Bathory: S/T 12" (Black Mark)
Bathory: Under the Sign of the Black Mark 12" (Black Mark)
Agent Orange: Living in Darkness 12" (Drastic Plastic)
Against Me!: As the Eternal Cowboy 12" (Fat Wreck)
Bolt Thrower: Realm of Chaos 12" (Earache)
AFI: All Hallows 10" (Nitro)
CIV: Set Your Goals 12" (Revelation)
Texas Is the Reason: Do You Know... 2x12" (Revelation)
Misfits: Walk Among Us 12" (Rhino)
Turnstile: Time & Space 12" (Roadrunner)
Turnstile: Nonstop Feeling 12" (Reaper)
Julien Baker: Sprained Ankle 12" (6131)
Negative FX: S/T 12" (Taang!)
Warzone: Open Your Eyes 12" (Revelation)
Queen: Bohemian Rhapsody OST 12” (Hollywood)
Eric Church: Sinners Like Me 12” (Capitol)
Eagles of Death Metal: Death by Sexy 12” (Downtown)
Mumford & Sons: Delta 12” (Glassnote)
Greta Van Fleet: Anthem of the Peaceful Army 12” (Republic)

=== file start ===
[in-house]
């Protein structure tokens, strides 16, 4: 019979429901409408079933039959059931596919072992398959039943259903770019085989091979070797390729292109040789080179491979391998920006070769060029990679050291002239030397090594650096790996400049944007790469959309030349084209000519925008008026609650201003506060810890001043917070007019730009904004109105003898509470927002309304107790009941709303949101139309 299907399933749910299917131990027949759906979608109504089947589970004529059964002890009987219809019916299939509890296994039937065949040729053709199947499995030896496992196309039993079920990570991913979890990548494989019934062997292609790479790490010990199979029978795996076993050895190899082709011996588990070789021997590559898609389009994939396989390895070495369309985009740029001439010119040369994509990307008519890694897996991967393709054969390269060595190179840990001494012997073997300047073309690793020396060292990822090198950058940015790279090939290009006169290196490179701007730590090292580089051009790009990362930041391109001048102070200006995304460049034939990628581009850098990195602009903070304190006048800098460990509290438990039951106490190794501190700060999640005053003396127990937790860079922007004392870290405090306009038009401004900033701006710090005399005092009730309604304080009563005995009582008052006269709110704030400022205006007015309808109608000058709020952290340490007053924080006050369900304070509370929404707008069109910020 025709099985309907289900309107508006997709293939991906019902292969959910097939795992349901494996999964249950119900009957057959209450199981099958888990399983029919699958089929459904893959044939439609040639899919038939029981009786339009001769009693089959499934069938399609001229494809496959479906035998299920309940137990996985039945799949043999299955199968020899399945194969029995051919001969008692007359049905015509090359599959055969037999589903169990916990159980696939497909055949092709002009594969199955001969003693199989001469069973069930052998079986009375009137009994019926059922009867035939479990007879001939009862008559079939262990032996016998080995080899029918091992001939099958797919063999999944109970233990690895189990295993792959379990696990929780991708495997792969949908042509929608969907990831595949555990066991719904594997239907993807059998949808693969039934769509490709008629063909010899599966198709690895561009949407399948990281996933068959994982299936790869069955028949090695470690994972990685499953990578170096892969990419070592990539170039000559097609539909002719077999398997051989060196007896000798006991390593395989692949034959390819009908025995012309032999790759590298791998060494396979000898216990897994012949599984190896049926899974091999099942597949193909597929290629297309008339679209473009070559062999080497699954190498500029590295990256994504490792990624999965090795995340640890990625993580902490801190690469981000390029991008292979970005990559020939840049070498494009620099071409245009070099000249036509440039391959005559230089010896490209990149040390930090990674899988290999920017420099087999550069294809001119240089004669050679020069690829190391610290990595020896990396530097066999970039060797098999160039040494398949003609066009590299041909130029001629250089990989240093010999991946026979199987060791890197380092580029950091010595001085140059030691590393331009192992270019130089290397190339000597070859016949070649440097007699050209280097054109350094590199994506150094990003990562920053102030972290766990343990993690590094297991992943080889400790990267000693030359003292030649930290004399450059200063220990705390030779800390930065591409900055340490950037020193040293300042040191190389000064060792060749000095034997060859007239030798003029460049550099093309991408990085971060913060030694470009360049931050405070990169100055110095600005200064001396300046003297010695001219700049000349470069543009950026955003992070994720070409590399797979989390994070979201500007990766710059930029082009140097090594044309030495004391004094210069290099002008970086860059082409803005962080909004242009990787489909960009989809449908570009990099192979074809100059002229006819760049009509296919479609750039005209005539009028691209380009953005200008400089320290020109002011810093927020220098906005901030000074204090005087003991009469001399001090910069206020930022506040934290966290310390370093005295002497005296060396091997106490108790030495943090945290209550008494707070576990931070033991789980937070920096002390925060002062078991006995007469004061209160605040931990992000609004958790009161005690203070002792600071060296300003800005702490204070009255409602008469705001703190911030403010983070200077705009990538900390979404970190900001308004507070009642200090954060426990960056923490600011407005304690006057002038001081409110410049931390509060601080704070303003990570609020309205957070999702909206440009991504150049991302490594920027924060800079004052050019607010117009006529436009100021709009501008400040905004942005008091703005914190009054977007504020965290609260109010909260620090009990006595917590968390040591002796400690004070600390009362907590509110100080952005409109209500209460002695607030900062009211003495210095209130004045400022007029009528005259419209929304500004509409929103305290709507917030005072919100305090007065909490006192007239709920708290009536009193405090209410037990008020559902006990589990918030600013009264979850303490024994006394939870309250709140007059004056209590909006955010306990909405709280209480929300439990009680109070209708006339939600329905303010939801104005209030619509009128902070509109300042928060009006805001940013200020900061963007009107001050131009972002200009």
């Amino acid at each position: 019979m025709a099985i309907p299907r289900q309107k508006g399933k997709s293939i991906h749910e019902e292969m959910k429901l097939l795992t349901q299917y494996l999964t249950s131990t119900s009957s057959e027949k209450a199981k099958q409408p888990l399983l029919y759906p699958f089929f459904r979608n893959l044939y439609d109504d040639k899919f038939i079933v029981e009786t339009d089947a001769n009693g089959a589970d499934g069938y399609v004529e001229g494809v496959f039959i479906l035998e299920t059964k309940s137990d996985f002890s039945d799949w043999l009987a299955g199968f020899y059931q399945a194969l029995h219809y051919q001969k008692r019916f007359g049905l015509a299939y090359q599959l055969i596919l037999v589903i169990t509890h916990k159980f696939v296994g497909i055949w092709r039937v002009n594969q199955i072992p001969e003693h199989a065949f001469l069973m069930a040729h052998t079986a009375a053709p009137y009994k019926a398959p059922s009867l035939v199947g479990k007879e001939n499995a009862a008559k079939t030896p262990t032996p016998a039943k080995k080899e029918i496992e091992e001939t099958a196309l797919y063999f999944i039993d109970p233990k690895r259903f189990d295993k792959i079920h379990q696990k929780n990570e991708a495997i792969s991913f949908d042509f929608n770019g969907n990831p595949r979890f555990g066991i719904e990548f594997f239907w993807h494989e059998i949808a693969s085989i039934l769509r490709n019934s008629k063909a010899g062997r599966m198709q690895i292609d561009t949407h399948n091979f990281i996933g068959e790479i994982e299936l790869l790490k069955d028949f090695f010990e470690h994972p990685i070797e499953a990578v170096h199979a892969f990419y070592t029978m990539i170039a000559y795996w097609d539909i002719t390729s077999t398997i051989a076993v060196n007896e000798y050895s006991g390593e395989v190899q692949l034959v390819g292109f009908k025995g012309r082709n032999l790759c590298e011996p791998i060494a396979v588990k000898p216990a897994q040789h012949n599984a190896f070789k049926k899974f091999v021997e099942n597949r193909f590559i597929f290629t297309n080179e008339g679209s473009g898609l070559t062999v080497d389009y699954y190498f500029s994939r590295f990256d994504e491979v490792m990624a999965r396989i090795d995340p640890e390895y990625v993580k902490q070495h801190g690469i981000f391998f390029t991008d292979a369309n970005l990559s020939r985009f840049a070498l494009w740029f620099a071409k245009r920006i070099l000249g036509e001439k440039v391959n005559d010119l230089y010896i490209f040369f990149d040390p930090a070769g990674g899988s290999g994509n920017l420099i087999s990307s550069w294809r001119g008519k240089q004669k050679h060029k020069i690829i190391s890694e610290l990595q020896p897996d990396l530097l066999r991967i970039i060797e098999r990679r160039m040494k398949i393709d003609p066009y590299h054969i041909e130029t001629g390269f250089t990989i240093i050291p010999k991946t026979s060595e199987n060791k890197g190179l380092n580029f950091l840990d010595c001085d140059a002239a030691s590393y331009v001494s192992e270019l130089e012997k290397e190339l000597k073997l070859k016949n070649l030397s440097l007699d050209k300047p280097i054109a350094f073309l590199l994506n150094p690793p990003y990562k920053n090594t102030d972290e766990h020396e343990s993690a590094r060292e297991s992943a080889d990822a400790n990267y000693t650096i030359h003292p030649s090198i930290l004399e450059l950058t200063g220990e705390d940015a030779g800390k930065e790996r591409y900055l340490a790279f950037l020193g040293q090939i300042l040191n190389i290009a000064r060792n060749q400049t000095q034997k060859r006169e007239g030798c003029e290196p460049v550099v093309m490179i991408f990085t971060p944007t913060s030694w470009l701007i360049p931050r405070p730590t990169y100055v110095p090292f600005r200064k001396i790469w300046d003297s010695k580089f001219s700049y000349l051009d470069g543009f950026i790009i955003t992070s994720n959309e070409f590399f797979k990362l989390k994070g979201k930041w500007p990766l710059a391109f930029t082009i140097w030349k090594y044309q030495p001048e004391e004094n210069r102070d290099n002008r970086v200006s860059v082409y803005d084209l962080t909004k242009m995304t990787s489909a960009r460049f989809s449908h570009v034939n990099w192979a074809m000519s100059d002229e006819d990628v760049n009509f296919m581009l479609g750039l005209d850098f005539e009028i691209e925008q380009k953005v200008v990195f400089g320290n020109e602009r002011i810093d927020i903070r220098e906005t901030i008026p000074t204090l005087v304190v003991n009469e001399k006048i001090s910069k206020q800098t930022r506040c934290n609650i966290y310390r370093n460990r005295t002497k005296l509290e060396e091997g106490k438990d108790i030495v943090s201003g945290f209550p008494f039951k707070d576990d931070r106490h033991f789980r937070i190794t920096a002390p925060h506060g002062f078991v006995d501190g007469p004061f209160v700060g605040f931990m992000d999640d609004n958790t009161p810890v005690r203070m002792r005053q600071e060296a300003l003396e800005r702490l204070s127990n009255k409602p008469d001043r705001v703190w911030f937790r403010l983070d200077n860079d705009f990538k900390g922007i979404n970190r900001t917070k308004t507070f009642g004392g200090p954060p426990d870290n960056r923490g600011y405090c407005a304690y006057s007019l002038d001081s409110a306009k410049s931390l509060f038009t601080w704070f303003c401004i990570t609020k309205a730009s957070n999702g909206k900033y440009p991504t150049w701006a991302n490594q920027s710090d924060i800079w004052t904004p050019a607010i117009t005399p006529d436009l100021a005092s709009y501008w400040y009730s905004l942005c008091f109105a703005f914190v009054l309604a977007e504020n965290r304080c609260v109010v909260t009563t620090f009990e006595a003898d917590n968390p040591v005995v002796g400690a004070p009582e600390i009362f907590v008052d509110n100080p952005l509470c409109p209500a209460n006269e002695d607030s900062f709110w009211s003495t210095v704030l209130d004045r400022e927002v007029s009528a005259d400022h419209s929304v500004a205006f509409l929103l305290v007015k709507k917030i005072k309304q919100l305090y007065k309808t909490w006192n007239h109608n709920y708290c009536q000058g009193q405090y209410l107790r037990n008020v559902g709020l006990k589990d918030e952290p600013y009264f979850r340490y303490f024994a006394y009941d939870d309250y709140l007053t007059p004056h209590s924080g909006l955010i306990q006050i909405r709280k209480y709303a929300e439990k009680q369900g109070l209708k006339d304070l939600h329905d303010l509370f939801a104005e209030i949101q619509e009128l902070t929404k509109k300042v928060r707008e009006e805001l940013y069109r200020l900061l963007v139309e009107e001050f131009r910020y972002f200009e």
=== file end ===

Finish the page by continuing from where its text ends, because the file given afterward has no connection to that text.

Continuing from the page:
Uncle Acid & the Deadbeats: Wasteland 12” (Rise Above)
Death Grips: Year of the Snitch 12” (Third World)
SZA: CTRL 2x12” (Top Dawg)
Childish Gambino: Awaken, My Love 12” (Glassnote)
Bright Eyes: I’m Wide Awake, It’s Morning 12” (Saddle Creek)
Michael Jackson: Thriller 12” (Epic)
Jimmy Eat World: Bleed American 12” (Geffen)
Kendrick Lamar: To Pimp a Butterfly 2x12” (Top Dawg)
The Avett Brothers: Magpie and the Dandelion 2x12” (Universal)
The Lumineers: S/T 12” (Dualtone)
Smashing Pumpkins: Gish 12” (Caroline)
Foo Fighters: S/T 12” (Roswell)
Pearl Jam: Vitalogy 2x12” (Sony)
Kanye West: My Beautiful Dark Twisted Fantasy 12” (Roc-A-Fella)
Jimi Hendrix: Electric Ladyland 12” (Columbia)
The Strokes: Is This It? 12” (RCA)
AFI: The Art Of Drowning 12” (Nitro)
Misfits: Static Age 12” (Caroline)
Tool: Undertow 12” (Volcano)
Outkast: ATLiens 2x12” (LaFace)
Black Flag: Six Pack 7” (SST)
Husker Du: Flip Your Wig 12” (SST)
Brand New: Deja Entendu 2x12” (Triple Crown)